8. At Swim-Two-Birds-1938-Flann O’Brien
  9. Atonement-2002-Ian McEwan
  10. Beloved-1987-Toni Morrison*
  11. The Big Sleep-1939-Raymond Chandler
  12. The Blind Assassin-2000-Margaret Atwood
  13. Blood Meridian-1986-Cormac McCarthy
  14. Catch-22-1961-Joseph Heller
  15. The Catcher in the Rye-1951-J.D. Salinger*
  16. A Clockwork Orange-1963-Anthony Burgess
  17. The Corrections-2001-Jonathan Franzen
  18. The Death of the Heart-1958-Elizabeth Bowen
  19. The French Lieutenant’s Woman-1969-John Fowles
  20. Go Tell it on the Mountain-1953-James Baldwin
  21. The Grapes of Wrath-1939-John Steinbeck
  22. The Great Gatsby-1925-F. Scott Fitzgerald
  23. A Handful of Dust-1934-Evelyn Waugh
  24. The Heart is A Lonely Hunter-1940-Carson McCullers
  25. The Heart of the Matter-1948-Graham Greene
  26. Herzog-1964-Saul Bellow
  27. Housekeeping-1981-Marilynne Robinson
  28. I, Claudius-1934-Robert Graves
  29. The Lion, The Witch and the Wardrobe-1950-C. S. Lewis
  30. Lolita-1955-Vladimir Nabokov*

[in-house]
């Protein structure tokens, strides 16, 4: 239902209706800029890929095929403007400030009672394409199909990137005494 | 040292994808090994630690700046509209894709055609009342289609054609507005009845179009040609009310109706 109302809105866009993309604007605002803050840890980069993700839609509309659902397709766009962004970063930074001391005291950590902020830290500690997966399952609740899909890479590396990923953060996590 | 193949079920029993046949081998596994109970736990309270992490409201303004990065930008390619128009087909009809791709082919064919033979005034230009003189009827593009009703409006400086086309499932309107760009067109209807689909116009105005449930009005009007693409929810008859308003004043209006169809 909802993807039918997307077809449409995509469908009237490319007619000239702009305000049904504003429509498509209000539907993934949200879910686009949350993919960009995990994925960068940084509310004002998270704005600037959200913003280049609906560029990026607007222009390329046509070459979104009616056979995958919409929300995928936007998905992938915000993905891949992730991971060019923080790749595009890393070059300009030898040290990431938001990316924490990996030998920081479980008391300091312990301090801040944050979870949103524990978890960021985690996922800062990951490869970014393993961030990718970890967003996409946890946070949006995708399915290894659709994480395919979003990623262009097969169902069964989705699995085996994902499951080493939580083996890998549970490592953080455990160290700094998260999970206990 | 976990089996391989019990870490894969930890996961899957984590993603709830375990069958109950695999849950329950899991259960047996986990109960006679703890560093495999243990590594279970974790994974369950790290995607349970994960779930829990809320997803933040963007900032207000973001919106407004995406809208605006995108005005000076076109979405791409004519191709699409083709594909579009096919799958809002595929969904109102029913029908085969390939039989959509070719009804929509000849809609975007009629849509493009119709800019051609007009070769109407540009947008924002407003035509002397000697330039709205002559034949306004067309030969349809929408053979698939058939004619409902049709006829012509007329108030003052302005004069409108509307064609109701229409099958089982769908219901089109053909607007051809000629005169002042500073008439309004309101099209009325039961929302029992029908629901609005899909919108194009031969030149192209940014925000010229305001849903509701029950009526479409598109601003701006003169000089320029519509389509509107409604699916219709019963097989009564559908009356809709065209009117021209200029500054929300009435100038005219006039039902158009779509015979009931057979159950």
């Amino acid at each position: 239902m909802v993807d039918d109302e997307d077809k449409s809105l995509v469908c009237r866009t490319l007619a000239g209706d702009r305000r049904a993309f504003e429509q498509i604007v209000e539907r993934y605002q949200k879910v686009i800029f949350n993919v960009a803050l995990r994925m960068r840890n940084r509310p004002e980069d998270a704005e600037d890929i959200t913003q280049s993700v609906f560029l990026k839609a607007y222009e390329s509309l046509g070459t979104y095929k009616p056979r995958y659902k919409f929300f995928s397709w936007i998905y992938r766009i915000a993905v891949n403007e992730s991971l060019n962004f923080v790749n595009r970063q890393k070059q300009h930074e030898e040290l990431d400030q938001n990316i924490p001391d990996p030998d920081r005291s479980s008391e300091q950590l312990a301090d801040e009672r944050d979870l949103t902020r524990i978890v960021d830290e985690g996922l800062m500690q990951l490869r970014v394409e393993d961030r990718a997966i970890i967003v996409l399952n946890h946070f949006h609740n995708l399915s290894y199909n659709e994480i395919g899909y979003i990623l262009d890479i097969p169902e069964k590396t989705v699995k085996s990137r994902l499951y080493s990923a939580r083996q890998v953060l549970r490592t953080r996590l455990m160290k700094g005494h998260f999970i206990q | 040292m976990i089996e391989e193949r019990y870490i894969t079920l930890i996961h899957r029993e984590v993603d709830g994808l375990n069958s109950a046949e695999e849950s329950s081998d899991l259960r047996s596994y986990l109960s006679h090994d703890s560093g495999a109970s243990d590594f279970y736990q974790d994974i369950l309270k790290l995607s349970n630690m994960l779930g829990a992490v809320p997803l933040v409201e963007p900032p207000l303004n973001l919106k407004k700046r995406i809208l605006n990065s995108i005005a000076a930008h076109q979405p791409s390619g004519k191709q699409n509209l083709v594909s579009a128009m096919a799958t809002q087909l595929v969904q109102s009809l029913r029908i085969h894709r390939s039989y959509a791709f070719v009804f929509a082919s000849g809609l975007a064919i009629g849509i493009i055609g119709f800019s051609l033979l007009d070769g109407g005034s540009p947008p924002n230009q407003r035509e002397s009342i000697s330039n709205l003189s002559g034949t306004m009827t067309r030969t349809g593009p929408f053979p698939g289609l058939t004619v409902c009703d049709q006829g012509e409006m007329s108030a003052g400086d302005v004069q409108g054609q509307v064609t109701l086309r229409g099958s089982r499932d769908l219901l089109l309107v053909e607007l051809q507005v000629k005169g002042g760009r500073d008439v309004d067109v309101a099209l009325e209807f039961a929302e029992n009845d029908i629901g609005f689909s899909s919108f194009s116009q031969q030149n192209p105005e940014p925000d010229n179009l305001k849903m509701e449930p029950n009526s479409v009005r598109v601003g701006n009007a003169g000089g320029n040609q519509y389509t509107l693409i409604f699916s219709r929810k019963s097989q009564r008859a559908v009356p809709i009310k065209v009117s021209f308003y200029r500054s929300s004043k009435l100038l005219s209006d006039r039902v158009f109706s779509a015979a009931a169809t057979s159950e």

31. Lord of the Flies-1955-William Golding
  32. Lucky Jim-1954-Kingsley Amis
  33. The Man Who Loved Children-1940-Christina Stead
  34. Midnight’s Children-1981-Salman Rushdie
  35. Mrs. Dalloway-1925-Virginia Woolf
  36. Naked Lunch-1959-William Burroughs
  37. Never Let Me Go-2005-Kazuo Ishiguro
  38. One Flew Over the Cuckoo’s Nest-1962-Ken Kesey
  39. The Painted Bird-1965-Jerzy Kosinski
  40. A Passage to India-1924-E. M. Forster
  41. The Prime of Miss Jean Brodie-1961-Muriel Sparks
  42. Snow Crash-1992-Neal Stephenson
  43. The Sound and the Fury-1929-William Faulkner
  44. The Sun Also Rises-1926-Ernest Hemingway
  45. Super Sad True Love Story-2010-Gary Shteyngart
  46. Things Fall Apart-1959-Chinua Achebe*
  47. To the Lighthouse-1927-Virginia Woolf
  48. Ubik-1969-Phillip Dick
  49. Ulysses-1922-James Joyce
  50. Under The Net-1954-Iris Murdoch
  51. Under The Volcano-1947-Malcolm Lowry
  52. Watchmen-1986-Alan Moore & Dave Gibbons*
  53. White Teeth-2000-Zadie Smith*
  54. Wide Sargasso Sea-1966-Jean Rhys*